By Roberta Rampton and Jeff Mason
WASHINGTON (Reuters) - President Barack Obama took aim at his Republican opponents and his gaffe-prone vice president on Saturday in a satirical speech that included a roast of his former Secretary of State Hillary Clinton over her recent problems with email.
Obama joined Wisconsin Governor Scott Walker, a potential Republican contender for the 2016 presidential election, and Democratic Governor Terry McAuliffe of Virginia for the annual Gridiron dinner, an evening of song and skits making light of major players in U.S. politics.
Obama joked that his reputation for being a tech-savvy president had now been eclipsed by his one-time foe Clinton, who has come under fire for using a private email account for her work as the nation's top diplomat.
"If you think about how things have changed since 2008, back then I was the young tech-savvy candidate of the future. Now I'm yesterday's news and Hillary's got a server in her house!"
"I am so far behind," he said to laughter.
Walker also had some fun with Clinton's email controversy, tying her to wealthy Wall Street donors.
"I even have Hillary's private email," Walker said. "It goes right to her campaign headquarters. You know, it's firstname.lastname@example.org," he said.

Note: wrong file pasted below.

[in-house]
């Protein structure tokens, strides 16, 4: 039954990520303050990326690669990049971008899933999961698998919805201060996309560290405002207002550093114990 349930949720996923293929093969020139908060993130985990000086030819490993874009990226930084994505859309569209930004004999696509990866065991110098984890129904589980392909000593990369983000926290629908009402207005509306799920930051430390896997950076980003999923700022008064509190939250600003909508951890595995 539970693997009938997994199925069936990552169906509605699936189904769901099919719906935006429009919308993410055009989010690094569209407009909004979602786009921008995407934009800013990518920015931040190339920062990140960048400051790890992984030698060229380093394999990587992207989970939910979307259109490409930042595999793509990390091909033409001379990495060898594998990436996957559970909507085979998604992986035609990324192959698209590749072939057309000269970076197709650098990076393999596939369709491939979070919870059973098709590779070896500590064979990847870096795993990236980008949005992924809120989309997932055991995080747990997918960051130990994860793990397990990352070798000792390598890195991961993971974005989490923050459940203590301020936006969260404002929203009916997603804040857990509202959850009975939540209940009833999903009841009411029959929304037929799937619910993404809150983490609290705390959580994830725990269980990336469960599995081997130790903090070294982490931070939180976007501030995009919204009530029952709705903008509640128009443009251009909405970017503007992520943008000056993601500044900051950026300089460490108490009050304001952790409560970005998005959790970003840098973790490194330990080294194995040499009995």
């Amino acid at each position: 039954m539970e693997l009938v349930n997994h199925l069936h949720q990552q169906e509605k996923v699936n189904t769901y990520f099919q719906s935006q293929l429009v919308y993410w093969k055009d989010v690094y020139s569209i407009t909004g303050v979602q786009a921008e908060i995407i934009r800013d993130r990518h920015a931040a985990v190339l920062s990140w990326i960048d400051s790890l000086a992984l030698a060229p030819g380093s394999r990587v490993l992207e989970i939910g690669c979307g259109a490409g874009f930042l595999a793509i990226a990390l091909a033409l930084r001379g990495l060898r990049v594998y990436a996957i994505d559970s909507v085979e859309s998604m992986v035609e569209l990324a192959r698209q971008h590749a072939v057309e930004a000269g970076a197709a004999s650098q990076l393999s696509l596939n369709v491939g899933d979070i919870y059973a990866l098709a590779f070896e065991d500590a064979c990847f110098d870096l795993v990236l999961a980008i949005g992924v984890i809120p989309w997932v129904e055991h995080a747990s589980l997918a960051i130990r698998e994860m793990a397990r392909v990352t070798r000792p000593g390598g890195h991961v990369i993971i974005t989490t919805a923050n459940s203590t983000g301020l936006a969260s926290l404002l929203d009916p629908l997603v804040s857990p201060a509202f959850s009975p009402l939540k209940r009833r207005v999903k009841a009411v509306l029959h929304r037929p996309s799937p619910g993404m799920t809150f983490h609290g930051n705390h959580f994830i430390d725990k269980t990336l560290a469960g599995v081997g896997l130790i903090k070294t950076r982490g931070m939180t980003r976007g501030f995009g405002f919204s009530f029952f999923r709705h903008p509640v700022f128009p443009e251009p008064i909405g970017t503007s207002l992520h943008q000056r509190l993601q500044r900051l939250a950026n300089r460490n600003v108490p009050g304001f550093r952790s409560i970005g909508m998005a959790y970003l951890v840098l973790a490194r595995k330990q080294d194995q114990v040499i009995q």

Walker quipped that the joke was written by Democratic Senator Elizabeth Warren, who is known for crusading against Wall Street, and who some Democrats hope will challenge Clinton.
Obama, feeling loose with less than two years left in office, noted criticism that he had taken a "selfie" photo in a viral video promoting his health insurance program, but he turned the tables on Republican senators who sent a letter to Iran warning them against a nuclear deal Obama hopes to secure.
"You don’t diminish your office by taking a selfie. You do it by sending a poorly written letter to Iran," Obama said.
Obama also ribbed Vice President Joe Biden for his touchy-feely habits. Biden drew criticism for massaging the shoulders of the wife of incoming Defense Secretary Ash Carter at his swearing-in ceremony.
"Joe rubs my shoulders, too," Obama said.
Obama jabbed Walker for dodging a question during a recent trip to London on whether he believed in evolution.
"I absolutely believe in the theory of evolution - when it comes to gay marriage," Obama said to laughter.
Obama came out in favor of gay marriage in 2012 after many years of what he described as a personal evolution in his thinking about the subject.
The Gridiron Club and Foundation, founded in 1885, is the oldest organizations of journalists in Washington. Membership is by invitation only.
(Reporting by Jeff Mason, Roberta Rampton, Steve Holland; Editing by Kim Coghill)